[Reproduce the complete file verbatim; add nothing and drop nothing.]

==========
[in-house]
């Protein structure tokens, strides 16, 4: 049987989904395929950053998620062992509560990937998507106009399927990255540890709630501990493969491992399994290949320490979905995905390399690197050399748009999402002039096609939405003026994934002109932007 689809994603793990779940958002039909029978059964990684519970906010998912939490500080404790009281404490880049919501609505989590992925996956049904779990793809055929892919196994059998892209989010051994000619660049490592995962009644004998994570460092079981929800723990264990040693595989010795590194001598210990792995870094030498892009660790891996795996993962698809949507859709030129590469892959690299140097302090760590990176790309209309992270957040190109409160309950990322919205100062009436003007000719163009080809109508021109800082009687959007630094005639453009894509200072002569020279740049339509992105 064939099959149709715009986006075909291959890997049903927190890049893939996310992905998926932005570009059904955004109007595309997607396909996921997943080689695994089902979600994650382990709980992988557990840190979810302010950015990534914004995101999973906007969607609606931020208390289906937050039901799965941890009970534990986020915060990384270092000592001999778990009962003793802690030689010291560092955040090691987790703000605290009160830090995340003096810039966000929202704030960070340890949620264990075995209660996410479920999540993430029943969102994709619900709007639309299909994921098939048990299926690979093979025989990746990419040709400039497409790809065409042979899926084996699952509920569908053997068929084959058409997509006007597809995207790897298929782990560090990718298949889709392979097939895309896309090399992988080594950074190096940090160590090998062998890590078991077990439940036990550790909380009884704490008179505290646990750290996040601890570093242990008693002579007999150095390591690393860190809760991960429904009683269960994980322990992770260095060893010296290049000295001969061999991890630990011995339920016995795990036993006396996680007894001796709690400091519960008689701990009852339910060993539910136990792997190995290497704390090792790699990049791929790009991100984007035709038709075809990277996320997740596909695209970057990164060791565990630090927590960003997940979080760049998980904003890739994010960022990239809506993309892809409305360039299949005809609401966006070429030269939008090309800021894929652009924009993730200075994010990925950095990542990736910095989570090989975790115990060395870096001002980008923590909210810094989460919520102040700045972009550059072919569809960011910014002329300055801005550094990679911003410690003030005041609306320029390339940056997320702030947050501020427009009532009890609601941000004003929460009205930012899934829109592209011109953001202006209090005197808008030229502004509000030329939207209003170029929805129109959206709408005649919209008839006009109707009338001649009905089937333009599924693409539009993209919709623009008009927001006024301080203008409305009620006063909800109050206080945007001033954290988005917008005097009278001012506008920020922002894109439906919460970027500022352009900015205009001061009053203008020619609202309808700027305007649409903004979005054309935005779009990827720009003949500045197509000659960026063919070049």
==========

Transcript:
[in-house]
């Protein structure tokens, strides 16, 4: 049987989904395929950053998620062992509560990937998507106009399927990255540890709630501990493969491992399994290949320490979905995905390399690197050399748009999402002039096609939405003026994934002109932007 689809994603793990779940958002039909029978059964990684519970906010998912939490500080404790009281404490880049919501609505989590992925996956049904779990793809055929892919196994059998892209989010051994000619660049490592995962009644004998994570460092079981929800723990264990040693595989010795590194001598210990792995870094030498892009660790891996795996993962698809949507859709030129590469892959690299140097302090760590990176790309209309992270957040190109409160309950990322919205100062009436003007000719163009080809109508021109800082009687959007630094005639453009894509200072002569020279740049339509992105 064939099959149709715009986006075909291959890997049903927190890049893939996310992905998926932005570009059904955004109007595309997607396909996921997943080689695994089902979600994650382990709980992988557990840190979810302010950015990534914004995101999973906007969607609606931020208390289906937050039901799965941890009970534990986020915060990384270092000592001999778990009962003793802690030689010291560092955040090691987790703000605290009160830090995340003096810039966000929202704030960070340890949620264990075995209660996410479920999540993430029943969102994709619900709007639309299909994921098939048990299926690979093979025989990746990419040709400039497409790809065409042979899926084996699952509920569908053997068929084959058409997509006007597809995207790897298929782990560090990718298949889709392979097939895309896309090399992988080594950074190096940090160590090998062998890590078991077990439940036990550790909380009884704490008179505290646990750290996040601890570093242990008693002579007999150095390591690393860190809760991960429904009683269960994980322990992770260095060893010296290049000295001969061999991890630990011995339920016995795990036993006396996680007894001796709690400091519960008689701990009852339910060993539910136990792997190995290497704390090792790699990049791929790009991100984007035709038709075809990277996320997740596909695209970057990164060791565990630090927590960003997940979080760049998980904003890739994010960022990239809506993309892809409305360039299949005809609401966006070429030269939008090309800021894929652009924009993730200075994010990925950095990542990736910095989570090989975790115990060395870096001002980008923590909210810094989460919520102040700045972009550059072919569809960011910014002329300055801005550094990679911003410690003030005041609306320029390339940056997320702030947050501020427009009532009890609601941000004003929460009205930012899934829109592209011109953001202006209090005197808008030229502004509000030329939207209003170029929805129109959206709408005649919209008839006009109707009338001649009905089937333009599924693409539009993209919709623009008009927001006024301080203008409305009620006063909800109050206080945007001033954290988005917008005097009278001012506008920020922002894109439906919460970027500022352009900015205009001061009053203008020619609202309808700027305007649409903004979005054309935005779009990827720009003949500045197509000659960026063919070049």